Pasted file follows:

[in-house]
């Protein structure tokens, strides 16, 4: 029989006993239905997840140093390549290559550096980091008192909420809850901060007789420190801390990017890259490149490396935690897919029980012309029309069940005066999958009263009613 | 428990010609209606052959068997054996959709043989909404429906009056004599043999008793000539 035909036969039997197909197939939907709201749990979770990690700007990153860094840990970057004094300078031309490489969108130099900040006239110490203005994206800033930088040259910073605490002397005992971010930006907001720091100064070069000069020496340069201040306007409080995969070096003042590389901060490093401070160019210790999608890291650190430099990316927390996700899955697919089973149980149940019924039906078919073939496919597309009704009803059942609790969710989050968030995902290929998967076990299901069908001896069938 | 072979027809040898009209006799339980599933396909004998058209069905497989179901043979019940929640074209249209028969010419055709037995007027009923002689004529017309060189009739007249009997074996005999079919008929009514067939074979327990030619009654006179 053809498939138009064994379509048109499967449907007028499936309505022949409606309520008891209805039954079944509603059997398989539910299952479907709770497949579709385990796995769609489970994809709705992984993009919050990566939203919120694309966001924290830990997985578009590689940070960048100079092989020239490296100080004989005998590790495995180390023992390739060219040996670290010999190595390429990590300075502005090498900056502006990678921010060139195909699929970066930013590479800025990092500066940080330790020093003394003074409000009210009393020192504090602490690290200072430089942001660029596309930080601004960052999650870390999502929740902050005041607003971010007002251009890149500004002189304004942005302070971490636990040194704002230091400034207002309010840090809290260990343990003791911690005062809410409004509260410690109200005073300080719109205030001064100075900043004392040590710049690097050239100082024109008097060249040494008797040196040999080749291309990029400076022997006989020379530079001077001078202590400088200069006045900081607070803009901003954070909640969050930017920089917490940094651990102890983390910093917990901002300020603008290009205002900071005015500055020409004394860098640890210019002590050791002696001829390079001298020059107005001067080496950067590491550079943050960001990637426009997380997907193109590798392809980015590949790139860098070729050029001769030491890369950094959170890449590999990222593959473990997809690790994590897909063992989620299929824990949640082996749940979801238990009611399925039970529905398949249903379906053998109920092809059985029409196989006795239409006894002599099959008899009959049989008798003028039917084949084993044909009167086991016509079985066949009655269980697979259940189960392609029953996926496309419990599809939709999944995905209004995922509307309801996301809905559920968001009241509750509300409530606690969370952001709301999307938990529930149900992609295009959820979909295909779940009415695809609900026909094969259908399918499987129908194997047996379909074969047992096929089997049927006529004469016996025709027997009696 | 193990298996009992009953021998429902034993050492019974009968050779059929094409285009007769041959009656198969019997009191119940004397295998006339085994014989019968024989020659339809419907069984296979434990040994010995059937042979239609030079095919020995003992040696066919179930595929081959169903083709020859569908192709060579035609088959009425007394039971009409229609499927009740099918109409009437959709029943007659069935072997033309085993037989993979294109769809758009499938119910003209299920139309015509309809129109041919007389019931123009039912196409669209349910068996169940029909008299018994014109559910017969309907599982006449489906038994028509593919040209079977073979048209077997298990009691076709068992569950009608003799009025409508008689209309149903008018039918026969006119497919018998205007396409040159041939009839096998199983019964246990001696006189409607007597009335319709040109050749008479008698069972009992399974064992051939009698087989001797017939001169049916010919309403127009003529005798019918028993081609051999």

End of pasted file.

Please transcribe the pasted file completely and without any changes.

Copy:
[in-house]
């Protein structure tokens, strides 16, 4: 029989006993239905997840140093390549290559550096980091008192909420809850901060007789420190801390990017890259490149490396935690897919029980012309029309069940005066999958009263009613 | 428990010609209606052959068997054996959709043989909404429906009056004599043999008793000539 035909036969039997197909197939939907709201749990979770990690700007990153860094840990970057004094300078031309490489969108130099900040006239110490203005994206800033930088040259910073605490002397005992971010930006907001720091100064070069000069020496340069201040306007409080995969070096003042590389901060490093401070160019210790999608890291650190430099990316927390996700899955697919089973149980149940019924039906078919073939496919597309009704009803059942609790969710989050968030995902290929998967076990299901069908001896069938 | 072979027809040898009209006799339980599933396909004998058209069905497989179901043979019940929640074209249209028969010419055709037995007027009923002689004529017309060189009739007249009997074996005999079919008929009514067939074979327990030619009654006179 053809498939138009064994379509048109499967449907007028499936309505022949409606309520008891209805039954079944509603059997398989539910299952479907709770497949579709385990796995769609489970994809709705992984993009919050990566939203919120694309966001924290830990997985578009590689940070960048100079092989020239490296100080004989005998590790495995180390023992390739060219040996670290010999190595390429990590300075502005090498900056502006990678921010060139195909699929970066930013590479800025990092500066940080330790020093003394003074409000009210009393020192504090602490690290200072430089942001660029596309930080601004960052999650870390999502929740902050005041607003971010007002251009890149500004002189304004942005302070971490636990040194704002230091400034207002309010840090809290260990343990003791911690005062809410409004509260410690109200005073300080719109205030001064100075900043004392040590710049690097050239100082024109008097060249040494008797040196040999080749291309990029400076022997006989020379530079001077001078202590400088200069006045900081607070803009901003954070909640969050930017920089917490940094651990102890983390910093917990901002300020603008290009205002900071005015500055020409004394860098640890210019002590050791002696001829390079001298020059107005001067080496950067590491550079943050960001990637426009997380997907193109590798392809980015590949790139860098070729050029001769030491890369950094959170890449590999990222593959473990997809690790994590897909063992989620299929824990949640082996749940979801238990009611399925039970529905398949249903379906053998109920092809059985029409196989006795239409006894002599099959008899009959049989008798003028039917084949084993044909009167086991016509079985066949009655269980697979259940189960392609029953996926496309419990599809939709999944995905209004995922509307309801996301809905559920968001009241509750509300409530606690969370952001709301999307938990529930149900992609295009959820979909295909779940009415695809609900026909094969259908399918499987129908194997047996379909074969047992096929089997049927006529004469016996025709027997009696 | 193990298996009992009953021998429902034993050492019974009968050779059929094409285009007769041959009656198969019997009191119940004397295998006339085994014989019968024989020659339809419907069984296979434990040994010995059937042979239609030079095919020995003992040696066919179930595929081959169903083709020859569908192709060579035609088959009425007394039971009409229609499927009740099918109409009437959709029943007659069935072997033309085993037989993979294109769809758009499938119910003209299920139309015509309809129109041919007389019931123009039912196409669209349910068996169940029909008299018994014109559910017969309907599982006449489906038994028509593919040209079977073979048209077997298990009691076709068992569950009608003799009025409508008689209309149903008018039918026969006119497919018998205007396409040159041939009839096998199983019964246990001696006189409607007597009335319709040109050749008479008698069972009992399974064992051939009698087989001797017939001169049916010919309403127009003529005798019918028993081609051999």